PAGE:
1. Citizens of Bhutan, Maldives and Nepal do not need visas to enter India.
2. Tourists from Finland, Japan, Singapore, New Zealand, Luxembourg, Cambodia, Laos, Vietnam, Philippines, Myanmar and Indonesia can get their visa on arrival at the airports in Chennai, Mumbai, Delhi or Kolkata.
3. All other nationalities require visas from beforehand.
4. Depending on your reason for visit, your visa can be valid for different periods. However, they might have a limitation of a maximum duration for which you’re allowed to stay at a stretch. Also, an Indian visa is valid from the day of issue rather than date of entry.
5. Many Indian embassies have outsourced visa processing in full or in part to third party companies, so check ahead before going to the embassy. Applications through these agencies also attract an application fee, above that which is detailed on most embassy websites and should be checked prior to submitting your paperwork.
6. In addition, many Indian embassies only offer visas to residents of that country: this means you should get your visa before you leave home, instead of trying to get in a neighbouring country.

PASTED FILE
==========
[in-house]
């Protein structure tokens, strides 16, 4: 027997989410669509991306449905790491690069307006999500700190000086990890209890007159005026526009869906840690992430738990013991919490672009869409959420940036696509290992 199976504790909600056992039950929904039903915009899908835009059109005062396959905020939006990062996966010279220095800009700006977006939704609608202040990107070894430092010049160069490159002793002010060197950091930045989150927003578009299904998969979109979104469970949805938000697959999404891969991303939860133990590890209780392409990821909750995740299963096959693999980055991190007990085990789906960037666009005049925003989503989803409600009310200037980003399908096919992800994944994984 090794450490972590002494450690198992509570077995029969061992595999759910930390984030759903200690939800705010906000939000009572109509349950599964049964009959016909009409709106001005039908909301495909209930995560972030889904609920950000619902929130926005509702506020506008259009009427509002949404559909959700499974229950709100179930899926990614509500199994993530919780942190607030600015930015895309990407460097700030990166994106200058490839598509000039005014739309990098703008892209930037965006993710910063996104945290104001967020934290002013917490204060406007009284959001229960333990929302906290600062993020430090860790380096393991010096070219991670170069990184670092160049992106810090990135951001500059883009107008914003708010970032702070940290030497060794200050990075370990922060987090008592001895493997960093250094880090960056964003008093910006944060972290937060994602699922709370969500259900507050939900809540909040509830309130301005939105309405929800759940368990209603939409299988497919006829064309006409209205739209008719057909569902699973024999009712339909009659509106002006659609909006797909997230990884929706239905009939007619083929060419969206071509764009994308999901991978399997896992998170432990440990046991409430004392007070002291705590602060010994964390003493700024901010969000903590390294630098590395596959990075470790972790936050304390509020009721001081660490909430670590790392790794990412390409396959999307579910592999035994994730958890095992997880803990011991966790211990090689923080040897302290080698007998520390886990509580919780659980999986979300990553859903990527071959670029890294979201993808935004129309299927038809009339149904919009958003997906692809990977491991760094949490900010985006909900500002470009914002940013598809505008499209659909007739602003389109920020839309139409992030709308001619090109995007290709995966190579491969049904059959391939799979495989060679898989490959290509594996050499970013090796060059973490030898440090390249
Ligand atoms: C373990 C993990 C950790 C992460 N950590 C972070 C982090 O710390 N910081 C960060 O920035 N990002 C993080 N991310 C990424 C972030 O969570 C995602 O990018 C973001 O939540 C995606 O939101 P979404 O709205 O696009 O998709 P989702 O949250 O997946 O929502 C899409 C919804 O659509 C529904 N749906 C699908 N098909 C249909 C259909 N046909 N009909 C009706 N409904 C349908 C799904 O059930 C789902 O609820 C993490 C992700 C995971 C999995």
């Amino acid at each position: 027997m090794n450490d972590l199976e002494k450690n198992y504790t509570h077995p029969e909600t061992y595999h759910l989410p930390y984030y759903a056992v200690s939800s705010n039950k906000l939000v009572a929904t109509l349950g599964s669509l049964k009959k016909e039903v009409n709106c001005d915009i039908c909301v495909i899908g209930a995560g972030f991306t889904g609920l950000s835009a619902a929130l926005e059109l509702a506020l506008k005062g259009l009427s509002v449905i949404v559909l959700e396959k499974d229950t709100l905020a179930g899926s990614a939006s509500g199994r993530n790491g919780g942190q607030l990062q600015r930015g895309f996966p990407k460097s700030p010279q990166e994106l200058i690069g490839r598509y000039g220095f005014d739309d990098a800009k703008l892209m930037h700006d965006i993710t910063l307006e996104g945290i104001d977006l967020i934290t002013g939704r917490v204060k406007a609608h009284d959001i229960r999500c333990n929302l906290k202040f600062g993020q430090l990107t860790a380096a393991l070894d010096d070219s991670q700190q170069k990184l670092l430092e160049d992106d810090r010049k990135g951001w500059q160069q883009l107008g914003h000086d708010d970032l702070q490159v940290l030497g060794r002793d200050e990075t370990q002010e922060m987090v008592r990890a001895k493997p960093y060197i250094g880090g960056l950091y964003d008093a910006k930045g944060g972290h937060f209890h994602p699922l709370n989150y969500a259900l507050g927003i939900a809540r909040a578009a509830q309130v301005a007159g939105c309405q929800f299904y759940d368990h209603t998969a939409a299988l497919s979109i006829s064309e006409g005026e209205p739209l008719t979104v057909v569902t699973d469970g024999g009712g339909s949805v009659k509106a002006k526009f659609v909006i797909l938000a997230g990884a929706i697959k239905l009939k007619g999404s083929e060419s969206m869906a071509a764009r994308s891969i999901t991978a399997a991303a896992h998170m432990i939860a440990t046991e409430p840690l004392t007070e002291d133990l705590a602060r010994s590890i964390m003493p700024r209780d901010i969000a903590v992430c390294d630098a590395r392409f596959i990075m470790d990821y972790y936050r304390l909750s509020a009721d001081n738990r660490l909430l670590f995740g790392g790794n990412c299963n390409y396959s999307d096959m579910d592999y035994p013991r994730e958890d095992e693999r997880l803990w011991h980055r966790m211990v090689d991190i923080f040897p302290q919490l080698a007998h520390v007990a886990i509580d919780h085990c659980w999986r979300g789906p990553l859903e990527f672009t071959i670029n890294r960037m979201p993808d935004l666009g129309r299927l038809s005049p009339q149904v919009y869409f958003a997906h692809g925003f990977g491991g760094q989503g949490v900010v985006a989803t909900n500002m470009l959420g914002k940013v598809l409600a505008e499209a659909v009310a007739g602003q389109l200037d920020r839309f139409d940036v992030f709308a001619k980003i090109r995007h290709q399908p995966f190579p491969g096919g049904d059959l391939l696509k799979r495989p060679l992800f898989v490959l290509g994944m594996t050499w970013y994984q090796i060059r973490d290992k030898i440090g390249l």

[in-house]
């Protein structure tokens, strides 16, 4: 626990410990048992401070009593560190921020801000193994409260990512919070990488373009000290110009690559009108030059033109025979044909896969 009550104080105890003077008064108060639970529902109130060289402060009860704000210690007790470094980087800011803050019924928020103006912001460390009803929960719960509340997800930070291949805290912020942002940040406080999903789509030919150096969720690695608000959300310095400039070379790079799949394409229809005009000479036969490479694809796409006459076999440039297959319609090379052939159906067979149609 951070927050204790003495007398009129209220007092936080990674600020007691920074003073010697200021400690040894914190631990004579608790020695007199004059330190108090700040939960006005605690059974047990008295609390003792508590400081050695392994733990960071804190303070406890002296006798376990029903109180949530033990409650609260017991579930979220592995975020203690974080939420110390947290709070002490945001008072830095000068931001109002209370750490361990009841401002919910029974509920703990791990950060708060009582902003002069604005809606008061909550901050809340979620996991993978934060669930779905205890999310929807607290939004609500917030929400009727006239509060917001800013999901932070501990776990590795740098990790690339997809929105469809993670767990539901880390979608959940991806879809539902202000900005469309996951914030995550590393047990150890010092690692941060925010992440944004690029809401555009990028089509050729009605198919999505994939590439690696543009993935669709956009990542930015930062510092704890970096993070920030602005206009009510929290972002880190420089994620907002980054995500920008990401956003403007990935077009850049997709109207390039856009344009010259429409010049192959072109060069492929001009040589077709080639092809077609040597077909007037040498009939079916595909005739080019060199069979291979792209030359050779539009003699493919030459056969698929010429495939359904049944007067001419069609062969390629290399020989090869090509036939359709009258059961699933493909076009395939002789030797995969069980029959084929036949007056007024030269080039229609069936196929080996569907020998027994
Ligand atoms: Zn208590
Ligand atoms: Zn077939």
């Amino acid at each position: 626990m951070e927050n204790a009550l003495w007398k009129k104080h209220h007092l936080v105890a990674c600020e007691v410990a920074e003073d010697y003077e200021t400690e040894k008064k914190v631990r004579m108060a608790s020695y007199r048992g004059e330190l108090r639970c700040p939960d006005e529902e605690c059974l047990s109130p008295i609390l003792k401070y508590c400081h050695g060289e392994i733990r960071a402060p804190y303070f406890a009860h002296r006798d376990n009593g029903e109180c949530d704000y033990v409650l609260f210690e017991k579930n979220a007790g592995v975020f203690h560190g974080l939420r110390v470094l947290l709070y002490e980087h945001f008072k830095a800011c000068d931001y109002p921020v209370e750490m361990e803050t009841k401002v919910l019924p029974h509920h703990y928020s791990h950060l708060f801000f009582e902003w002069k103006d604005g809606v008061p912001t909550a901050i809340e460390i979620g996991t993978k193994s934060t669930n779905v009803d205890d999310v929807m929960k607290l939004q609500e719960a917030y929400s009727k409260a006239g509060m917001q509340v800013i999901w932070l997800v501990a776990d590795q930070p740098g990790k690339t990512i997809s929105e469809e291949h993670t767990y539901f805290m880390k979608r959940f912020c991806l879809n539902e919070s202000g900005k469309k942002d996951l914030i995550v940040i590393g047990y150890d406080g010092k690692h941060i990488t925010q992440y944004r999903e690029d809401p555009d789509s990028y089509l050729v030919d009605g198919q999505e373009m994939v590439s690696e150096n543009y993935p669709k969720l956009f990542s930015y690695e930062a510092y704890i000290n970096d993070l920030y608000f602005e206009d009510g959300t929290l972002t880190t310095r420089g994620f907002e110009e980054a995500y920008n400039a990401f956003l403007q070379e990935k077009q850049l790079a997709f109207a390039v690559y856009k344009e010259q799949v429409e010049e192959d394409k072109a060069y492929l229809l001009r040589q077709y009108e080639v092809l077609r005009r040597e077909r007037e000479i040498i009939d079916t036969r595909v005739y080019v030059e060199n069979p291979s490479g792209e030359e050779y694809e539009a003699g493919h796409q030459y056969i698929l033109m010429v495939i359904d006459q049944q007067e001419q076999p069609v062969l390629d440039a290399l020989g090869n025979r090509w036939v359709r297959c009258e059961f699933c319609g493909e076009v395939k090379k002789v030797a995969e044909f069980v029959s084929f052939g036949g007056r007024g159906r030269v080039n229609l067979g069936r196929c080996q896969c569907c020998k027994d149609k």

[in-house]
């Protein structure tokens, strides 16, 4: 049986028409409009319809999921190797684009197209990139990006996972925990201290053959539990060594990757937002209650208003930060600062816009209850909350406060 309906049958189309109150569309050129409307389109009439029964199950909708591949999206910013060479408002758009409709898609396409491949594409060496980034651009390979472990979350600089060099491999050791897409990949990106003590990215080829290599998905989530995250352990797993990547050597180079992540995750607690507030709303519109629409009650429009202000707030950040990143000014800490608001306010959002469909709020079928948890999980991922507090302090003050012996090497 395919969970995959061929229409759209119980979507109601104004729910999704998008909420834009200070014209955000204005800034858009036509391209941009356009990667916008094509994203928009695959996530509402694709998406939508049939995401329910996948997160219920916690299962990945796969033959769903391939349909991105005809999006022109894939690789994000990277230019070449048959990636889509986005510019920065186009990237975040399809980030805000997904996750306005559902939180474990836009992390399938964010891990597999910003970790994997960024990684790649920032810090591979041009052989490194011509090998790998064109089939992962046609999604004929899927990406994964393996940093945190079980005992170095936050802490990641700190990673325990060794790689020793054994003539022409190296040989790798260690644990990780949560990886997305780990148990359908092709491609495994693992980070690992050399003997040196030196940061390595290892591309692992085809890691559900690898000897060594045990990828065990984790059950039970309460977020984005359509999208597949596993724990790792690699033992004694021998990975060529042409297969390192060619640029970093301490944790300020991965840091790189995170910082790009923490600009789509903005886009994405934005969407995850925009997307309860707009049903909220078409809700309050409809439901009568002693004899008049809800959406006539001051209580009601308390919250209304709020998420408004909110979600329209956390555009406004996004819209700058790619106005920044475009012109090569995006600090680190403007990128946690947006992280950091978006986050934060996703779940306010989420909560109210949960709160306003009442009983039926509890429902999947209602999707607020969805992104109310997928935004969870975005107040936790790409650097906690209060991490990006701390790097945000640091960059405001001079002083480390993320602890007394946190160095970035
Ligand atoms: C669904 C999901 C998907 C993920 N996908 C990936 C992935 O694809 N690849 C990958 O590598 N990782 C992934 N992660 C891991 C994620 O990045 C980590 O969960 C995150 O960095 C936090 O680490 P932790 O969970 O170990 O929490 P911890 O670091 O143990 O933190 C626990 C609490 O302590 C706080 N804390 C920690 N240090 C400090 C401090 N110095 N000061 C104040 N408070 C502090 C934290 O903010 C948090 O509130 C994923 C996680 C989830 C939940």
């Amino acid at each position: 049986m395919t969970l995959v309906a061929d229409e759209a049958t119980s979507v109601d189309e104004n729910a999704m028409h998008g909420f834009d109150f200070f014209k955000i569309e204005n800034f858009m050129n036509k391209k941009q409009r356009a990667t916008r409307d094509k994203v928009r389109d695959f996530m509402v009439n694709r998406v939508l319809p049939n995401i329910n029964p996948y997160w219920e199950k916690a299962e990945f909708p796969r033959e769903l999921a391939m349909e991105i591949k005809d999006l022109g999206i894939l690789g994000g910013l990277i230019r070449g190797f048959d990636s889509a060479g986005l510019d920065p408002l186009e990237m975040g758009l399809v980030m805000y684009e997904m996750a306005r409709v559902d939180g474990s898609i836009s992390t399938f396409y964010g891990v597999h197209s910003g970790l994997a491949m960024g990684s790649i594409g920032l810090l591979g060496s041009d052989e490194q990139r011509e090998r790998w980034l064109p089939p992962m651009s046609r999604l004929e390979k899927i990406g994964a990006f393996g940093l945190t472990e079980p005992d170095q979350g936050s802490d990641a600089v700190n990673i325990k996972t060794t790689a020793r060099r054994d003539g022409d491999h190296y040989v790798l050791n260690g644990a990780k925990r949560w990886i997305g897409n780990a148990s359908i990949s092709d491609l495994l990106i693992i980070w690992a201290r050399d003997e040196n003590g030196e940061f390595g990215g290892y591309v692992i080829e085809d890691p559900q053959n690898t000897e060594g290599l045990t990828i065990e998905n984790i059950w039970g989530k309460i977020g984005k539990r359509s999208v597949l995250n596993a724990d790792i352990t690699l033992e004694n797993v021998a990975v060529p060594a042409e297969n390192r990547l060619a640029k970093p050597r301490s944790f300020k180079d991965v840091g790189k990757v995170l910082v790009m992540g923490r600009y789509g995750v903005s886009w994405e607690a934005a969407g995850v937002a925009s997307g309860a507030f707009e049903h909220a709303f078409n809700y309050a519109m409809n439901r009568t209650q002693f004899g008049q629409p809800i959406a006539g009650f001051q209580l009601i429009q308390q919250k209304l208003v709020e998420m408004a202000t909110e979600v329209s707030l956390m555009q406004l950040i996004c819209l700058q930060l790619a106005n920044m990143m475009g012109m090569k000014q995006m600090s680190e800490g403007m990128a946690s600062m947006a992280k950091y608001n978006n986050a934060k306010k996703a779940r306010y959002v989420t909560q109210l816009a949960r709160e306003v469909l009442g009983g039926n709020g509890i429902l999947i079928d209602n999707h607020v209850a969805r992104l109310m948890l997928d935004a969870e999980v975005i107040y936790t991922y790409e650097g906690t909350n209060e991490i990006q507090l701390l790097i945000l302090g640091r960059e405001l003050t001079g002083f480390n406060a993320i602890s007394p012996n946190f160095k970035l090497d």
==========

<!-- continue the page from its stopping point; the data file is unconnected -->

7. It’s wise to ask for a multiple entry visa even if you aren’t planning to use it – they cost the same, are handed out pretty liberally and come in handy if you decide last minute to dip into one of the neighbouring countries. However, even on multiple entry visas there is supposed to be a two month gap between leaving India and coming back into the country. However, a visit to the Indian embassy in the country from which you plan to enter India and complete the paperwork authorizing the early entry. The embassy will paste an endorsement sticker in your passport, and you’ll be set to re-enter India.
8. There are other categories for specialized purposes. The missionary visa is mandatory for anyone who is visiting India “primarily to take part in religious activities”. This rule is meant to combat religious conversion. There have been cases where preachers have been deported for addressing religious congregations while on a tourist visa. However, you don’t need to be worried if you are just on a religious tour of churches in India.
9. If you are on a Student, Employment, Research or Missionary visa, you need to register within 14 days of arrival with the Foreigners Regional Registration Office where you will be staying. If the place you are staying at doesn’t have one, you need to register at the local police station. All visitors who intend to stay more than 180 days also need to be registered.
10. Overstaying a visa is to be avoided at all costs as you will be prevented from leaving the country until you have paid some fairly hefty fines and presented a large amount of paperwork to either the local immigration office or police station. This whole process is unlikely to take less than 3 days, and can take much longer if you include weekends and numerous government holidays.